Heisman-Tim Tebow
Ready…Aim…Touchdown!

I’m not trying to take away from the fact that he put up amazing TD numbers because he did. I just think that the voters need to recognize that they all weren’t amazingly difficult touchdowns. All in all, Tebow will either be first or second in the voting, and deservedly so, but other candidates should not be brushed aside because of it.

Darren McFadden: The Quarterback?

Next, there is Darren McFadden. The Pro. The Prospect. The Future. These are all things I hear about McFadden. He is being touted as the most NFL-ready running back this year and rightfully so. I believe he can be as productive as Adrian Peterson at the next level.

All that behind us, the Heisman should go to the best college player of the year. McFadden had an outstanding year, but lead his team to an 8-4 record. Usually, the quarterback is the leader of the team, but hell, McFadden played quarterback half of the time, so he should shoulder some of the blame.

During Arkansas’ four losses, McFadden scored 3 times. Two of the losses he was held scoreless. For someone to be considered the best, I believe he should perform on the biggest stage and perform well. Not scoring when it is absolutely crucial is a big no no. I do give props to McFadden for playing some quarterback during the LSU victory. I also give props to McFadden for living in Arkansas for three years–that is worthy of a Heisman in its self. While McFadden was an outstanding back and will be an excellent pro, I do not believe that he was the best college back this year. We’ll talk about that back later.

Heisman-Darren McFadden
Arkansas, home of Heisman hopefuls…and pigs, that’s about it

THE REST OF THE PACK

Now these guys in the rest of the pack won’t be scrutinized as hard seeing as they are not being actively considered as the front runners in the race. These are players that I feel should get some recognition for having good years.

Graham Harrell, Paul Smith, Colt Brennan: The Three Headed Scoring Machine

What do most fans of college football want to see? The answer isn’t a foot race between Mark Mangino and his chins; the answer is touchdowns. Where else are you going to find touchdown than the high-octane offenses featuring Graham Harrell, Colt Brennan and Paul Smith. Let’s take a look at the stats of these guys.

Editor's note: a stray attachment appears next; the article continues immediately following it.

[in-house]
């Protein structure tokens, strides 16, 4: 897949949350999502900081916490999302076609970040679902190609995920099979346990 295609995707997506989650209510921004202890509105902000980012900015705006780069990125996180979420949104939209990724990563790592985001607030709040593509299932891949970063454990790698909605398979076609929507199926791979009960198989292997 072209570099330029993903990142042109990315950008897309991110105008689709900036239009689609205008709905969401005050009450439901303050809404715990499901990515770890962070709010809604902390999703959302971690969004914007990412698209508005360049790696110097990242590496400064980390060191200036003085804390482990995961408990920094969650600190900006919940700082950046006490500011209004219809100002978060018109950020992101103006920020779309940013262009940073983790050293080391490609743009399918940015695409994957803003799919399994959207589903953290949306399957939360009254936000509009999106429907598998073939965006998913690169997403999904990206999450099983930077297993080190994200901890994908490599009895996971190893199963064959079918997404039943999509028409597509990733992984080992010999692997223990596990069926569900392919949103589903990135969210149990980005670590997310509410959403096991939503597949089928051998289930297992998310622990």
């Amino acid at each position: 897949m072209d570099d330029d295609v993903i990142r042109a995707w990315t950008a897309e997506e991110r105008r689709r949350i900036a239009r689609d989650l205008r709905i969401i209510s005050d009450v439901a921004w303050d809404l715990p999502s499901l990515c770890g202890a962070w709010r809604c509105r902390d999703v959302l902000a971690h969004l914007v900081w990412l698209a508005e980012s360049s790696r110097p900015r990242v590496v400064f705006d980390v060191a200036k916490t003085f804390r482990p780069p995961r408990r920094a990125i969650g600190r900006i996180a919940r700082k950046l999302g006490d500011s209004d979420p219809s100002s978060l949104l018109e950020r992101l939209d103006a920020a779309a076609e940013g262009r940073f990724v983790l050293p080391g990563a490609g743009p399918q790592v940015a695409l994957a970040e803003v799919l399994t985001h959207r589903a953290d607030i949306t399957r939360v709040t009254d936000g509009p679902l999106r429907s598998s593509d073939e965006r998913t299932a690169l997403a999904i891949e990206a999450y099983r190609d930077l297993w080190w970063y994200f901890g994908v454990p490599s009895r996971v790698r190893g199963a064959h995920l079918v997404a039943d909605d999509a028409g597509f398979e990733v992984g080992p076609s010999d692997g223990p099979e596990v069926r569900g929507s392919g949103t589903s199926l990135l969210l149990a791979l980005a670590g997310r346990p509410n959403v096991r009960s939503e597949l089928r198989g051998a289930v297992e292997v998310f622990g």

• Graham Harrell [QB Texas Tech]:
    45 TD (Rank:1), 5,298 yds (Rank:1)
  • Paul Smith [QB Tulsa]:
    42 TD (Rank:2), 4,753 yds (Rank:2), 12 Rushing TDs
  • Colt Brennan [QB Hawaii]:
    38 TD (Rank:3), 4,174 yds (Rank:4)

Heisman-Graham Harrell, Colt Brennan, Paul Smith
And to the right, you will see ZERO Heisman votes

I know you can’t go off of numbers alone, but these numbers are incredible. All of these quarterbacks have also put up similar or better records to the two main contenders. Because of these high-flying offenses, these players are labeled as system quarterback and always will be labeled that way. It’s an easy way for the Heisman voters to dismiss their successful seasons without feeling bad about it. Maybe one of these quarterbacks will just have to go undefeated…Oh wait, sorry Colt.

Chase Daniel: The Mighty Midget

Oh Chase Daniel, how mighty you were two weeks ago. Two weeks ago, you were in the drivers seat for the Heisman, and all you needed was a victory over Oklahoma. How soon everyone forgets about that.

Chase Daniel had a magnificent season throwing for 33 TDs and leading his team to the Big XII championship game, something neither Tebow nor McFadden did. Too bad he had to run into OU and Sam Bradford, who will be in the Heisman discussion soon enough. While Daniel didn’t put up in-your-face numbers, he still led his team to victory week after week while being the best quarterback on the best team (for one week). Daniel did all of this while barely being able to see over the offensive line and standing in at 5 foot 3 inches.

Heisman-Chase Daniels
I can see your ass from here

While he will no doubt get an invite because of the late season hype, he will not come close to sniffing the jocks of the big two. I say to Chase, “maybe next year.” But then again, Tebow may win his second Heisman, so good luck with that.

Kevin Smith: Barry Who?

Now let’s take a look at my choice for the 2007 Heisman award.

  • Most rushing yards in the NCAA, check.
  • Leads nation in scoring and touchdowns scored, check.
  • Led team to 10 wins and conference championship, check.

What else do you want from a Heisman winner? What most people don’t realize is that Kevin Smith has rushed for 2,448 yards. What most people also don’t realize is that 2, 448 yards is the SECOND most all time for yards in a season, behind the elusive one-year-wonder Barry Sanders. In fact, Kevin Smith is 181 yards away from breaking Sander’s single season mark. One big bowl game for Kevin Smith, and he breaks it.

He will not be invited to the ceremony, and that is a shame. The best college football player this year has to wait until next year, but I doubt he will stick around to get snubbed again.

Heisman-Kevin Smith
Hey Barry, if you sell your Heisman like OJ, let me know.